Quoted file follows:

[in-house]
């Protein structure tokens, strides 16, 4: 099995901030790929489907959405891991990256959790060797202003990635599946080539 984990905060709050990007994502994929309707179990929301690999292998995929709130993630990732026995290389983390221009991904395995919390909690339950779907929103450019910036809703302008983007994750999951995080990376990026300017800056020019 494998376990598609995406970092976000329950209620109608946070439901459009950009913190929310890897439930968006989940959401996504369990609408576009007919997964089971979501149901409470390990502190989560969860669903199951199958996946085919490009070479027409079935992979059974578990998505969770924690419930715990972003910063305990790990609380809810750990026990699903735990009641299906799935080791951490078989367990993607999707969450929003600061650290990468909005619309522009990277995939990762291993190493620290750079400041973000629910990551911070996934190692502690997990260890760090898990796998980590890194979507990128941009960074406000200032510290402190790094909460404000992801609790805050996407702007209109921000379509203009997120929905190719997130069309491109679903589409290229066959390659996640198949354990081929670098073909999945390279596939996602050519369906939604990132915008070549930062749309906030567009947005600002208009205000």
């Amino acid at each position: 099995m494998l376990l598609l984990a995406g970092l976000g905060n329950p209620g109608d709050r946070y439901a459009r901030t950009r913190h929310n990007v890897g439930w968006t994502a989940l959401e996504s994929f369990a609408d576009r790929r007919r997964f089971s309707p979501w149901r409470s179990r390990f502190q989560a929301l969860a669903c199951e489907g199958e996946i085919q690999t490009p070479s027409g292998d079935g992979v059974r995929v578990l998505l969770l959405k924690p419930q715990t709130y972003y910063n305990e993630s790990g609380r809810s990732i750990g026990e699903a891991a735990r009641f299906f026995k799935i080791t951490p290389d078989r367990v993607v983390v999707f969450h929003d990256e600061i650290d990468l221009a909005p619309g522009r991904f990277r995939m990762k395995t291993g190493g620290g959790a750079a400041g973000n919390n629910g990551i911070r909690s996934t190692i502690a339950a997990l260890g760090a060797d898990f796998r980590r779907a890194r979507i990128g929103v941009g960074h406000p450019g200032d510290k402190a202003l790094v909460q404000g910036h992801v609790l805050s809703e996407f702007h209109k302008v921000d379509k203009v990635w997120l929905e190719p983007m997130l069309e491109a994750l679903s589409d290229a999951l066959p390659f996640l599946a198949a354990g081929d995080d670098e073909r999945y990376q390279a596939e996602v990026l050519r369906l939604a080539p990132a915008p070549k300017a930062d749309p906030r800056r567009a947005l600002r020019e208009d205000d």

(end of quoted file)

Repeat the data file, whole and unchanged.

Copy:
[in-house]
């Protein structure tokens, strides 16, 4: 099995901030790929489907959405891991990256959790060797202003990635599946080539 984990905060709050990007994502994929309707179990929301690999292998995929709130993630990732026995290389983390221009991904395995919390909690339950779907929103450019910036809703302008983007994750999951995080990376990026300017800056020019 494998376990598609995406970092976000329950209620109608946070439901459009950009913190929310890897439930968006989940959401996504369990609408576009007919997964089971979501149901409470390990502190989560969860669903199951199958996946085919490009070479027409079935992979059974578990998505969770924690419930715990972003910063305990790990609380809810750990026990699903735990009641299906799935080791951490078989367990993607999707969450929003600061650290990468909005619309522009990277995939990762291993190493620290750079400041973000629910990551911070996934190692502690997990260890760090898990796998980590890194979507990128941009960074406000200032510290402190790094909460404000992801609790805050996407702007209109921000379509203009997120929905190719997130069309491109679903589409290229066959390659996640198949354990081929670098073909999945390279596939996602050519369906939604990132915008070549930062749309906030567009947005600002208009205000």
């Amino acid at each position: 099995m494998l376990l598609l984990a995406g970092l976000g905060n329950p209620g109608d709050r946070y439901a459009r901030t950009r913190h929310n990007v890897g439930w968006t994502a989940l959401e996504s994929f369990a609408d576009r790929r007919r997964f089971s309707p979501w149901r409470s179990r390990f502190q989560a929301l969860a669903c199951e489907g199958e996946i085919q690999t490009p070479s027409g292998d079935g992979v059974r995929v578990l998505l969770l959405k924690p419930q715990t709130y972003y910063n305990e993630s790990g609380r809810s990732i750990g026990e699903a891991a735990r009641f299906f026995k799935i080791t951490p290389d078989r367990v993607v983390v999707f969450h929003d990256e600061i650290d990468l221009a909005p619309g522009r991904f990277r995939m990762k395995t291993g190493g620290g959790a750079a400041g973000n919390n629910g990551i911070r909690s996934t190692i502690a339950a997990l260890g760090a060797d898990f796998r980590r779907a890194r979507i990128g929103v941009g960074h406000p450019g200032d510290k402190a202003l790094v909460q404000g910036h992801v609790l805050s809703e996407f702007h209109k302008v921000d379509k203009v990635w997120l929905e190719p983007m997130l069309e491109a994750l679903s589409d290229a999951l066959p390659f996640l599946a198949a354990g081929d995080d670098e073909r999945y990376q390279a596939e996602v990026l050519r369906l939604a080539p990132a915008p070549k300017a930062d749309p906030r800056r567009a947005l600002r020019e208009d205000d």